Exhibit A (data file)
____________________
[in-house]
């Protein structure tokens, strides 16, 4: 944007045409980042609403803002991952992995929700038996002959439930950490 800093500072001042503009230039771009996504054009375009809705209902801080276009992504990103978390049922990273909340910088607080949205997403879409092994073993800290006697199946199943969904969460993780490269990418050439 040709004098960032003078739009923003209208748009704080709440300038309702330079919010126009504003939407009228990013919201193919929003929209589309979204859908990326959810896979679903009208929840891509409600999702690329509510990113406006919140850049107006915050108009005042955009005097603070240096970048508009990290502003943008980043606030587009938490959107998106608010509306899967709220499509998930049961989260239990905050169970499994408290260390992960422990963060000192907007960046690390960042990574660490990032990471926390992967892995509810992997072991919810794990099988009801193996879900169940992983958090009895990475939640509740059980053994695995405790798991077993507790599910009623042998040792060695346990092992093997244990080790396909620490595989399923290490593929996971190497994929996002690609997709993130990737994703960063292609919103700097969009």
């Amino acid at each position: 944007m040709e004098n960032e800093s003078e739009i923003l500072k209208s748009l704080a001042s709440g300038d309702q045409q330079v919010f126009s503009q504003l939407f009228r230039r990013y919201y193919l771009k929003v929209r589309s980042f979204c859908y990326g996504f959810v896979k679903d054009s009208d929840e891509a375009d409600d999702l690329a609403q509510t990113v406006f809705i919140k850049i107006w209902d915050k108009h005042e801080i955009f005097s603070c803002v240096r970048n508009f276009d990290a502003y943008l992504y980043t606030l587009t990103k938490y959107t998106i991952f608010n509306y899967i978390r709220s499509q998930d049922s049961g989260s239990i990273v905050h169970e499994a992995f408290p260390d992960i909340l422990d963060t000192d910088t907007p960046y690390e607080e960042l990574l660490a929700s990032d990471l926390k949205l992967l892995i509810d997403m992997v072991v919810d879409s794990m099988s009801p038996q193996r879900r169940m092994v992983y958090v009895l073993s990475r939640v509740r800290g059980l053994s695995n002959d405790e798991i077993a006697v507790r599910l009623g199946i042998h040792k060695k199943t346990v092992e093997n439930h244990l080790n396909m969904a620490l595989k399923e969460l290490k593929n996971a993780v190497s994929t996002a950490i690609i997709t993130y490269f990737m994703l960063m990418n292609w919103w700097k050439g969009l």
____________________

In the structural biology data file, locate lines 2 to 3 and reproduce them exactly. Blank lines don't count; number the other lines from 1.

């Protein structure tokens, strides 16, 4: 944007045409980042609403803002991952992995929700038996002959439930950490 800093500072001042503009230039771009996504054009375009809705209902801080276009992504990103978390049922990273909340910088607080949205997403879409092994073993800290006697199946199943969904969460993780490269990418050439 040709004098960032003078739009923003209208748009704080709440300038309702330079919010126009504003939407009228990013919201193919929003929209589309979204859908990326959810896979679903009208929840891509409600999702690329509510990113406006919140850049107006915050108009005042955009005097603070240096970048508009990290502003943008980043606030587009938490959107998106608010509306899967709220499509998930049961989260239990905050169970499994408290260390992960422990963060000192907007960046690390960042990574660490990032990471926390992967892995509810992997072991919810794990099988009801193996879900169940992983958090009895990475939640509740059980053994695995405790798991077993507790599910009623042998040792060695346990092992093997244990080790396909620490595989399923290490593929996971190497994929996002690609997709993130990737994703960063292609919103700097969009």
């Amino acid at each position: 944007m040709e004098n960032e800093s003078e739009i923003l500072k209208s748009l704080a001042s709440g300038d309702q045409q330079v919010f126009s503009q504003l939407f009228r230039r990013y919201y193919l771009k929003v929209r589309s980042f979204c859908y990326g996504f959810v896979k679903d054009s009208d929840e891509a375009d409600d999702l690329a609403q509510t990113v406006f809705i919140k850049i107006w209902d915050k108009h005042e801080i955009f005097s603070c803002v240096r970048n508009f276009d990290a502003y943008l992504y980043t606030l587009t990103k938490y959107t998106i991952f608010n509306y899967i978390r709220s499509q998930d049922s049961g989260s239990i990273v905050h169970e499994a992995f408290p260390d992960i909340l422990d963060t000192d910088t907007p960046y690390e607080e960042l990574l660490a929700s990032d990471l926390k949205l992967l892995i509810d997403m992997v072991v919810d879409s794990m099988s009801p038996q193996r879900r169940m092994v992983y958090v009895l073993s990475r939640v509740r800290g059980l053994s695995n002959d405790e798991i077993a006697v507790r599910l009623g199946i042998h040792k060695k199943t346990v092992e093997n439930h244990l080790n396909m969904a620490l595989k399923e969460l290490k593929n996971a993780v190497s994929t996002a950490i690609i997709t993130y490269f990737m994703l960063m990418n292609w919103w700097k050439g969009l």